Using Rebalancing as a Portfolio Strategy
Comments posted to “Why We Don’t Rebalance,” by Jason Hsu, in the April 2013 AAII Journal:
I find the consequences of taxes to be a major disincentive to rebalancing, particularly when the effect of rebalancing on portfolio return is so small.
—Mark Henwood from California
Higher tax impacts from selling appreciated equities are further “aggravated” by the progressive nature of those increases: bracket creep and the AMT [alternative minimum tax], which is still unresponsive to inflation. As in any strategy, blind compliance to reallocation must be moderated by specific, real-world details, and some personal financial timing is indicated. Tools that take into account all these effects would be welcomed aids to compare various tactics possible at any point.
—Jeff Ransom from New Jersey
Charles Rotblut at AAII made clear that rebalancing will reduce risk (variability) and that without rebalancing stocks will overwhelm bonds [“Portfolio Rebalancing: Observations From 25 Years of Data,” April 2013 AAII Journal]. However, if variability is not a problem, and the trend is to stocks, then why on earth would anyone rebalance? If I get 10% variability and 12% growth, is this not better than 1% variability and 11% growth?
—Paul Hopler from Virginia
The Variability of Withdrawal Rates
Comment posted to “A Key to a Lasting Retirement Portfolio,” by John Sweeney, in the April 2013 AAII Journal:
I agree that your withdrawal rate is one of those variables that can be controlled, but there are others, such as the guarantee you might get from a dividend payer that could increase its dividend for 30+ years. Also, the proportion of your income that comes from other guaranteed sources, such as pensions or Social Security, leaves you a much easier chance of adjusting your other income from your savings.
—Dave Gilmer from Washington
Any management fee paid to a financial planner or stockbroker should be considered. Thus, if I want my portfolio to last based on a 4% withdrawal rate and I pay a 1% management fee, my actual withdrawal rate should be no more than 3% (inflation adjusted).
—Michael Poizner from California
Measuring the Liquidity of Stocks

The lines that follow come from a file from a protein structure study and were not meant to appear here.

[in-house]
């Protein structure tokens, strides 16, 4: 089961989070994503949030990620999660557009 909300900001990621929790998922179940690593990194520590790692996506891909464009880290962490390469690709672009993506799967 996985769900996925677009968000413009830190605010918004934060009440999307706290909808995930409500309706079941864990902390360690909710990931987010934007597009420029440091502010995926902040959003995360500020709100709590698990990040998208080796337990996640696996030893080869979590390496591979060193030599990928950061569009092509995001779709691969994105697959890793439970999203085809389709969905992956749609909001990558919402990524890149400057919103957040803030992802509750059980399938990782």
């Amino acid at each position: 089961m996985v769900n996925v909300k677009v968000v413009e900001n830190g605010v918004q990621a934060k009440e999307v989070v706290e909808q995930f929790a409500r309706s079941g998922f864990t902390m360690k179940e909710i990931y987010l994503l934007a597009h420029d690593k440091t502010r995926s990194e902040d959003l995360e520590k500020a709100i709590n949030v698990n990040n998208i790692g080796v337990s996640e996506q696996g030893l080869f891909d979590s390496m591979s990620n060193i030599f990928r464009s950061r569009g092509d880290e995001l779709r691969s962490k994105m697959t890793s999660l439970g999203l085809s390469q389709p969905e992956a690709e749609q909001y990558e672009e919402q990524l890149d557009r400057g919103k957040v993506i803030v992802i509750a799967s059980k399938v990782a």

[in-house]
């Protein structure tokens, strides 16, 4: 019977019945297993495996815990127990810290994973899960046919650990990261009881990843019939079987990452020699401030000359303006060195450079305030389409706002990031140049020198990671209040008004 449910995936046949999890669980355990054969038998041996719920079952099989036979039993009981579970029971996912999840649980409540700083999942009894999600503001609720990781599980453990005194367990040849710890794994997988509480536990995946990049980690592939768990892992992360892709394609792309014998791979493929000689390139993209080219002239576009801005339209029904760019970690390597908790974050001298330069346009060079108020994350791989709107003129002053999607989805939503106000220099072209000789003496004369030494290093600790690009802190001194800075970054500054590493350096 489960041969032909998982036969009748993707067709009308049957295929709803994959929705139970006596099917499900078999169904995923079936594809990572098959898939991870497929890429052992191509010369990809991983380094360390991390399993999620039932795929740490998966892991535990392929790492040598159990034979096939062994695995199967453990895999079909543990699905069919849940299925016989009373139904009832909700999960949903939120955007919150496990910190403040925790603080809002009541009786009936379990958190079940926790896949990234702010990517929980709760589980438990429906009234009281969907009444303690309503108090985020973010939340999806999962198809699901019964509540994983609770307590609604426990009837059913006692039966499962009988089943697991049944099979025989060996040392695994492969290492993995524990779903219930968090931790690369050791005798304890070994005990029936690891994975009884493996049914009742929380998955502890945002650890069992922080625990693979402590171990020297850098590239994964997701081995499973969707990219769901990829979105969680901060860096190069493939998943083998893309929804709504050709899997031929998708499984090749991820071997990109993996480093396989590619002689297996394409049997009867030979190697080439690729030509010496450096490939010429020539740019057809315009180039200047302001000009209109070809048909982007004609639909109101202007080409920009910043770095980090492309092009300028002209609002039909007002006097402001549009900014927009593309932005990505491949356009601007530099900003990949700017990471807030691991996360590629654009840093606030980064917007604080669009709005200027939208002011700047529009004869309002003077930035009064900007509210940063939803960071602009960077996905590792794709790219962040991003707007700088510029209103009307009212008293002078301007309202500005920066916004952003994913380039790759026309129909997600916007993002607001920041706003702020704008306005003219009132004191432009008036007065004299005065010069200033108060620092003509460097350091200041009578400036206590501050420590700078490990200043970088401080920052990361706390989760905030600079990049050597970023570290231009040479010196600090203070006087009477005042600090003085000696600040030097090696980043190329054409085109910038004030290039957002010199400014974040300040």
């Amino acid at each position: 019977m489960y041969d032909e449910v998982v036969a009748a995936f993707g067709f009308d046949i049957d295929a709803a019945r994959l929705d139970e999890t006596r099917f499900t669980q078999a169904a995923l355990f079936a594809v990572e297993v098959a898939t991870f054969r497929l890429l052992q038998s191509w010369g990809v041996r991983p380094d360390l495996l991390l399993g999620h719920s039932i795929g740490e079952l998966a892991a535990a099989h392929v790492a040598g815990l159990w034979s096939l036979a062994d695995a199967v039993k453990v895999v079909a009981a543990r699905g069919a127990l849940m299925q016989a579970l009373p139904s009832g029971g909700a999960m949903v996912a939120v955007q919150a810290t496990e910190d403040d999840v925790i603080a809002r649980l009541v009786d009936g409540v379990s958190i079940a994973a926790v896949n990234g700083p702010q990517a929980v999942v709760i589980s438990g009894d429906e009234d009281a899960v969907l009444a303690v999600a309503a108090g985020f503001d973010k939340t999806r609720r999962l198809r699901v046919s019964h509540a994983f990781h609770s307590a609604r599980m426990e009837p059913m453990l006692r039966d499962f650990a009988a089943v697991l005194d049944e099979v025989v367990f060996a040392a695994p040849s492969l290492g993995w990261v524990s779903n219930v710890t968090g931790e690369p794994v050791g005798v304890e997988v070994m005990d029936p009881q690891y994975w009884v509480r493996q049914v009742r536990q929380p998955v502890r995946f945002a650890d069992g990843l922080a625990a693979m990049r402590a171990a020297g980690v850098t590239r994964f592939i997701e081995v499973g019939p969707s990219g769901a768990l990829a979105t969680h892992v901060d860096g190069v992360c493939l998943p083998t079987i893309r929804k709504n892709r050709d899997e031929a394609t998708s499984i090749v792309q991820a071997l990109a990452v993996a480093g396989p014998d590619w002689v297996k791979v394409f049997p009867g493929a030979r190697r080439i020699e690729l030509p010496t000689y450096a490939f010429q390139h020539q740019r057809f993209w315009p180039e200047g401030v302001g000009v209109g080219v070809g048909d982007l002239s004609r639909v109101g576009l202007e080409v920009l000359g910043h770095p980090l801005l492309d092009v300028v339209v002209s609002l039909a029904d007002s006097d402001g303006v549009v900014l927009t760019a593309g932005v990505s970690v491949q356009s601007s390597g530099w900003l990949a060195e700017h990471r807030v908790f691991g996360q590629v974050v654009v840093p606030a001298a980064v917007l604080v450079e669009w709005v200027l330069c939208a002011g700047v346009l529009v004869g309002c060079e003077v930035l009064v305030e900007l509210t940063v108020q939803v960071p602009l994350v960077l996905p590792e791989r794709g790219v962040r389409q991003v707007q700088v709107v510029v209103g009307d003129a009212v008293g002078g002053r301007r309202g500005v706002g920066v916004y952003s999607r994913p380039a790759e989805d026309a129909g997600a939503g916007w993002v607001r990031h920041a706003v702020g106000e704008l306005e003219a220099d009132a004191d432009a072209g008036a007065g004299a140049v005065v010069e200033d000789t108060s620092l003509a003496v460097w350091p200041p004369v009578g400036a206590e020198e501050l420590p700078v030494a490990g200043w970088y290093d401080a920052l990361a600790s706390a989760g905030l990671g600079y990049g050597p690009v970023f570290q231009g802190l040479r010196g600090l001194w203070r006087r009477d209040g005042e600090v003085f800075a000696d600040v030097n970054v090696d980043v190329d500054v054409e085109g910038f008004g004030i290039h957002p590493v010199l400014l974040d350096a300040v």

Comments posted to “The Liquidity Style: Finding Bargains by Seeking Less Popular Stocks,” an interview with Roger Ibbotson, in the April 2013 AAII Journal:
Your discussion is interesting, but I am not certain what types of companies you are referring to. Can you provide some examples of what might be considered large-cap liquid stocks versus less liquid or illiquid, and do the same for mid
—Jonathan Kahn from Indiana
Where does one find tables on liquidity or turnover
—Frederick Joffe from Kentucky
Charles Rotblut responds:
American Beacon publishes a list of the stocks held within the two Zebra Funds funds that Roger Ibbotson’s firm sub-advises. These are low-liquidity stocks. The lists can be viewed at www.americanbeaconfunds.com/holdings.aspx.
If you wanted to run the data yourself, Roger uses a simple measure of liquidity: number of shares traded divided by the total number of shares outstanding. You simply need information on the number of shares outstanding for all stocks (or at least a large number, such as stocks with a current analyst earnings estimate) and monthly or quarterly data on volume. This data is available in Stock Investor Pro, AAII’s fundamental research and screening database, as well as other screening programs.
Once you have the data, calculate the liquidity for each stock and then rank the data by quartiles. Based on average three-month volume data as of April 19, 2013, I calculated stocks ranking in the lowest quartile for liquidity as having turnover scores of 60 or less.